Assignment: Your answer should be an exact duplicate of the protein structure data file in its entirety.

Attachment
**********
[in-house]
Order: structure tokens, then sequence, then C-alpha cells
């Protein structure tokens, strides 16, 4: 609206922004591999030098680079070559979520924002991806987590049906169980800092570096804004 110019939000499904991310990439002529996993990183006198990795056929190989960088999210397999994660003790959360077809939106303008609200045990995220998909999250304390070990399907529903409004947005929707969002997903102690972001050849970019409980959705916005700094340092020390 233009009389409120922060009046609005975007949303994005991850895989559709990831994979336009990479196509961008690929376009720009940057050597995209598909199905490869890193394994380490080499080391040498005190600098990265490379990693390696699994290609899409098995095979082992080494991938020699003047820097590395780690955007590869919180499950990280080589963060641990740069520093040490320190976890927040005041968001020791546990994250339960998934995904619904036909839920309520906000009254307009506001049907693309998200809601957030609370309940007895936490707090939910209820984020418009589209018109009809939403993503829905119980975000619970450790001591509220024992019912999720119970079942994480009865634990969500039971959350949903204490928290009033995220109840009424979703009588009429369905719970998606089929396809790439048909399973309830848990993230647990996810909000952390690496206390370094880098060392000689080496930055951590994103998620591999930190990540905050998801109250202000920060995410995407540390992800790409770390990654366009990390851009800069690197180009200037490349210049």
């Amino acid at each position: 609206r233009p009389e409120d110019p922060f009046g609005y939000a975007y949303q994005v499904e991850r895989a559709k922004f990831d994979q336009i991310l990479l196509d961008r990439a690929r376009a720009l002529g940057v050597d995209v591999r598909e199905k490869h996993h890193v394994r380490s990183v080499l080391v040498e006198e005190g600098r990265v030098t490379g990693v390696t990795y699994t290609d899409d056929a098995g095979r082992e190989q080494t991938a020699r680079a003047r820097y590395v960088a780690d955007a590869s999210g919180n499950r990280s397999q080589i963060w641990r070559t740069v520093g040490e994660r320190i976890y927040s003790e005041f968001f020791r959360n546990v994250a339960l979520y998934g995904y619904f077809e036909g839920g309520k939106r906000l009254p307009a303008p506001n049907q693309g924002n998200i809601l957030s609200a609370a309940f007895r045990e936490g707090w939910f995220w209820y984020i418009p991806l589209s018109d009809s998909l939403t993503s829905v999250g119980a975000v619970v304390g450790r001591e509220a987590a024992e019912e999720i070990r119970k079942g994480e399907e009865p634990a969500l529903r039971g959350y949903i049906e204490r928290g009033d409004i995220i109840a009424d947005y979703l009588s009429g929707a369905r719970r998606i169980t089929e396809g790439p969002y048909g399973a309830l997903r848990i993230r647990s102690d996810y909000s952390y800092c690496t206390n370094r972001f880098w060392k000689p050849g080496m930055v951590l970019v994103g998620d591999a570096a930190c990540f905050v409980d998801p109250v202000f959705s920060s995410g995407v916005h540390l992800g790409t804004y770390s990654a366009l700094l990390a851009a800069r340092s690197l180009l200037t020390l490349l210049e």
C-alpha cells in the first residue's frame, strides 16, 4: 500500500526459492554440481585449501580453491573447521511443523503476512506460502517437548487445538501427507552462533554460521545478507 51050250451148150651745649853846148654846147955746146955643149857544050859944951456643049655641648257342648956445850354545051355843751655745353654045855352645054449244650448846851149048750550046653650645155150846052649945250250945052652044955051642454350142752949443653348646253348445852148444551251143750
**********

[in-house]
Order: structure tokens, then sequence, then C-alpha cells
């Protein structure tokens, strides 16, 4: 609206922004591999030098680079070559979520924002991806987590049906169980800092570096804004 110019939000499904991310990439002529996993990183006198990795056929190989960088999210397999994660003790959360077809939106303008609200045990995220998909999250304390070990399907529903409004947005929707969002997903102690972001050849970019409980959705916005700094340092020390 233009009389409120922060009046609005975007949303994005991850895989559709990831994979336009990479196509961008690929376009720009940057050597995209598909199905490869890193394994380490080499080391040498005190600098990265490379990693390696699994290609899409098995095979082992080494991938020699003047820097590395780690955007590869919180499950990280080589963060641990740069520093040490320190976890927040005041968001020791546990994250339960998934995904619904036909839920309520906000009254307009506001049907693309998200809601957030609370309940007895936490707090939910209820984020418009589209018109009809939403993503829905119980975000619970450790001591509220024992019912999720119970079942994480009865634990969500039971959350949903204490928290009033995220109840009424979703009588009429369905719970998606089929396809790439048909399973309830848990993230647990996810909000952390690496206390370094880098060392000689080496930055951590994103998620591999930190990540905050998801109250202000920060995410995407540390992800790409770390990654366009990390851009800069690197180009200037490349210049």
């Amino acid at each position: 609206r233009p009389e409120d110019p922060f009046g609005y939000a975007y949303q994005v499904e991850r895989a559709k922004f990831d994979q336009i991310l990479l196509d961008r990439a690929r376009a720009l002529g940057v050597d995209v591999r598909e199905k490869h996993h890193v394994r380490s990183v080499l080391v040498e006198e005190g600098r990265v030098t490379g990693v390696t990795y699994t290609d899409d056929a098995g095979r082992e190989q080494t991938a020699r680079a003047r820097y590395v960088a780690d955007a590869s999210g919180n499950r990280s397999q080589i963060w641990r070559t740069v520093g040490e994660r320190i976890y927040s003790e005041f968001f020791r959360n546990v994250a339960l979520y998934g995904y619904f077809e036909g839920g309520k939106r906000l009254p307009a303008p506001n049907q693309g924002n998200i809601l957030s609200a609370a309940f007895r045990e936490g707090w939910f995220w209820y984020i418009p991806l589209s018109d009809s998909l939403t993503s829905v999250g119980a975000v619970v304390g450790r001591e509220a987590a024992e019912e999720i070990r119970k079942g994480e399907e009865p634990a969500l529903r039971g959350y949903i049906e204490r928290g009033d409004i995220i109840a009424d947005y979703l009588s009429g929707a369905r719970r998606i169980t089929e396809g790439p969002y048909g399973a309830l997903r848990i993230r647990s102690d996810y909000s952390y800092c690496t206390n370094r972001f880098w060392k000689p050849g080496m930055v951590l970019v994103g998620d591999a570096a930190c990540f905050v409980d998801p109250v202000f959705s920060s995410g995407v916005h540390l992800g790409t804004y770390s990654a366009l700094l990390a851009a800069r340092s690197l180009l200037t020390l490349l210049e």
C-alpha cells in the first residue's frame, strides 16, 4: 500500500526459492554440481585449501580453491573447521511443523503476512506460502517437548487445538501427507552462533554460521545478507 51050250451148150651745649853846148654846147955746146955643149857544050859944951456643049655641648257342648956445850354545051355843751655745353654045855352645054449244650448846851149048750550046653650645155150846052649945250250945052652044955051642454350142752949443653348646253348445852148444551251143750